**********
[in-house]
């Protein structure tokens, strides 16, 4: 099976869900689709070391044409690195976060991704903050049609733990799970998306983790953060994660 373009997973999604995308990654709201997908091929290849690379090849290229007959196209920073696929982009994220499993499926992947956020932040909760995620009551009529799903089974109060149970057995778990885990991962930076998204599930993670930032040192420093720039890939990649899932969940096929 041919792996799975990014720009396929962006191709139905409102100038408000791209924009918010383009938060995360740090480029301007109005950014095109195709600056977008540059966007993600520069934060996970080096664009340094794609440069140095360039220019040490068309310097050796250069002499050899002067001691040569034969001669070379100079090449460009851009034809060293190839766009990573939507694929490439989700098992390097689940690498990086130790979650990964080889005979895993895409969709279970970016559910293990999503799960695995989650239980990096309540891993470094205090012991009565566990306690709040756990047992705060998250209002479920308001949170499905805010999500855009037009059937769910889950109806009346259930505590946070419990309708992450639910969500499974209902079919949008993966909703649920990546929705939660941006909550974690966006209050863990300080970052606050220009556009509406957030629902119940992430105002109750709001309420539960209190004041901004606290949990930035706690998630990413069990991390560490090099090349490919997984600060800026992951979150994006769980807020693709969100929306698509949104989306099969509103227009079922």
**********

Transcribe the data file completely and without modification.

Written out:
[in-house]
């Protein structure tokens, strides 16, 4: 099976869900689709070391044409690195976060991704903050049609733990799970998306983790953060994660 373009997973999604995308990654709201997908091929290849690379090849290229007959196209920073696929982009994220499993499926992947956020932040909760995620009551009529799903089974109060149970057995778990885990991962930076998204599930993670930032040192420093720039890939990649899932969940096929 041919792996799975990014720009396929962006191709139905409102100038408000791209924009918010383009938060995360740090480029301007109005950014095109195709600056977008540059966007993600520069934060996970080096664009340094794609440069140095360039220019040490068309310097050796250069002499050899002067001691040569034969001669070379100079090449460009851009034809060293190839766009990573939507694929490439989700098992390097689940690498990086130790979650990964080889005979895993895409969709279970970016559910293990999503799960695995989650239980990096309540891993470094205090012991009565566990306690709040756990047992705060998250209002479920308001949170499905805010999500855009037009059937769910889950109806009346259930505590946070419990309708992450639910969500499974209902079919949008993966909703649920990546929705939660941006909550974690966006209050863990300080970052606050220009556009509406957030629902119940992430105002109750709001309420539960209190004041901004606290949990930035706690998630990413069990991390560490090099090349490919997984600060800026992951979150994006769980807020693709969100929306698509949104989306099969509103227009079922």